The 53-minute documentary "The Language of Shadows: Faust," a chapter from a German documentary series presented with English narration, explores the making of the film through film clips, sketches by art director Robert Herlth and interviews. Also features twelve minutes of recently rediscovered screen test footage of Lubitsch's abandoned 1923 production Marguerite and Faust and galleries of set designs and stills. The second disc features the previously released U.S. version of the film, produced by David Shepard and featuring an original orchestral score by Timothy Brock performed by the Olympia Chamber Orchestra.

For more information about Faust, visit Kino International. To order Faust, go to TCM Shopping.

by Sean Axmaker

DVD extras:
  • Two-DVD edition featuring the restored German version (with optional English subtitles) and the previous U.S. release version
  • “The Language of Shadows: Faust,” a 53-minute documentary on the making of Murnau’s film
  • New musical score by the Mont Alto Motion Picture Orchestra in 5.1 Stereo Surround or 2.0 Stereo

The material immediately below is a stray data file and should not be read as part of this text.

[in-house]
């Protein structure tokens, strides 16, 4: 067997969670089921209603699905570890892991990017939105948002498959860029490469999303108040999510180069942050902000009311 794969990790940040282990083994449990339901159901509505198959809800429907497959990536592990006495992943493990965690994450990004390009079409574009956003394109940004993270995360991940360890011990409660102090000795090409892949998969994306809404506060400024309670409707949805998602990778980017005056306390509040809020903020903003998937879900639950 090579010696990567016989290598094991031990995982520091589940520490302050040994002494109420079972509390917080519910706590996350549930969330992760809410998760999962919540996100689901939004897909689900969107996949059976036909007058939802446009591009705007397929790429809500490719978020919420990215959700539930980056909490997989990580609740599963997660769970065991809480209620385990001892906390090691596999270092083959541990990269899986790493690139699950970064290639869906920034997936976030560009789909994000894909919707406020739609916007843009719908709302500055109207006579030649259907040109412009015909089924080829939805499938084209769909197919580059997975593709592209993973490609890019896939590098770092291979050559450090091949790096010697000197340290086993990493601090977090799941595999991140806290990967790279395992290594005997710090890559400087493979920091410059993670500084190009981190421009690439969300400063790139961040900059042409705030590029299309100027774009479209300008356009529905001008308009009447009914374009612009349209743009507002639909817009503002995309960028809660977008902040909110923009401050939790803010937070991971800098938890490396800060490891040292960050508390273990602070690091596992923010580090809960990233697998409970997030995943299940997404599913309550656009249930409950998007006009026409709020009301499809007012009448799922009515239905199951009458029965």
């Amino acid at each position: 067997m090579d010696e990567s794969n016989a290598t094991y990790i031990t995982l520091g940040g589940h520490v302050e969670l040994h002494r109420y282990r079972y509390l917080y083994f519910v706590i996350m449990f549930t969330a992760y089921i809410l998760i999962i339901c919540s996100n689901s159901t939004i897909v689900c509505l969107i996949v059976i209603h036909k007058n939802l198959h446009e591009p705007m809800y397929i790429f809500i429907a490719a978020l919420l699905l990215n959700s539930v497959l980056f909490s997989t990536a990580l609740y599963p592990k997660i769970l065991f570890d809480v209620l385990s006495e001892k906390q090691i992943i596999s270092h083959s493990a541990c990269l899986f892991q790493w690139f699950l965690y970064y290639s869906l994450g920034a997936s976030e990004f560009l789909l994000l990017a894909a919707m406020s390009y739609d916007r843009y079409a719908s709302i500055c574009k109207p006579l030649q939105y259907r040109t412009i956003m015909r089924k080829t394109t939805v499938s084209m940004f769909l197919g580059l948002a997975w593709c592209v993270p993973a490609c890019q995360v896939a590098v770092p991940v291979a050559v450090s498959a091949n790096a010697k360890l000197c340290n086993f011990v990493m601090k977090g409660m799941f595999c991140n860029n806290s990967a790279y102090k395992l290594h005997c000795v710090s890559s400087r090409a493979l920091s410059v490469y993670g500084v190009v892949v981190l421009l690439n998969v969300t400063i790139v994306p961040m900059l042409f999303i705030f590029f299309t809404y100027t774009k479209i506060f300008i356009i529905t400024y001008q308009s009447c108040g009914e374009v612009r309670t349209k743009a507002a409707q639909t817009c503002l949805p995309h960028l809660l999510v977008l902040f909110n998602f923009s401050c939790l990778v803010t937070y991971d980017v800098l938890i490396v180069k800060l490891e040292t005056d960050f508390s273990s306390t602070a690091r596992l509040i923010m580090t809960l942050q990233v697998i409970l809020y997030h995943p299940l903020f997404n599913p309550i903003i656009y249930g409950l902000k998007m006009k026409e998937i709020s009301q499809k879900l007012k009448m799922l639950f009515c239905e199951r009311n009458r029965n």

• The lost screen test footage of Ernst Lubitsch’s abandoned 1923 production Marguerite and Faust.
  • Image Gallery
  • Essay by film historian Jan Christopher Horak


125 éve született Lon Chaney!!!

Posted by Satanizmo | Posted in , , | Posted on 10:16

On this day, April 1, in 1883, Leonidas Chaney was born. As Lon Chaney, he was a superstar of the silent movie era, literally a household name. Famous for devising his own intricate makeups, Chaney specialized in colorful character parts and gruesome villains, playing blind pirates, scarfaced gangsters, arm or leg amputees, elderly Chinese, would-be vampires, mad scientists, and even a little old lady.

In 1927, when Dracula wowed Broadway and barnstormed across America, Hollywood studios swooped in. Talkies were on the immediate horizon and the popular supernatural play was a hot movie commodity. Right from the start, conventional wisdom had Lon Chaney as the obvious, near inevitable choice for the part. Chaney’s home studio, the powerful MGM, vied with the smaller Universal Pictures for the rights.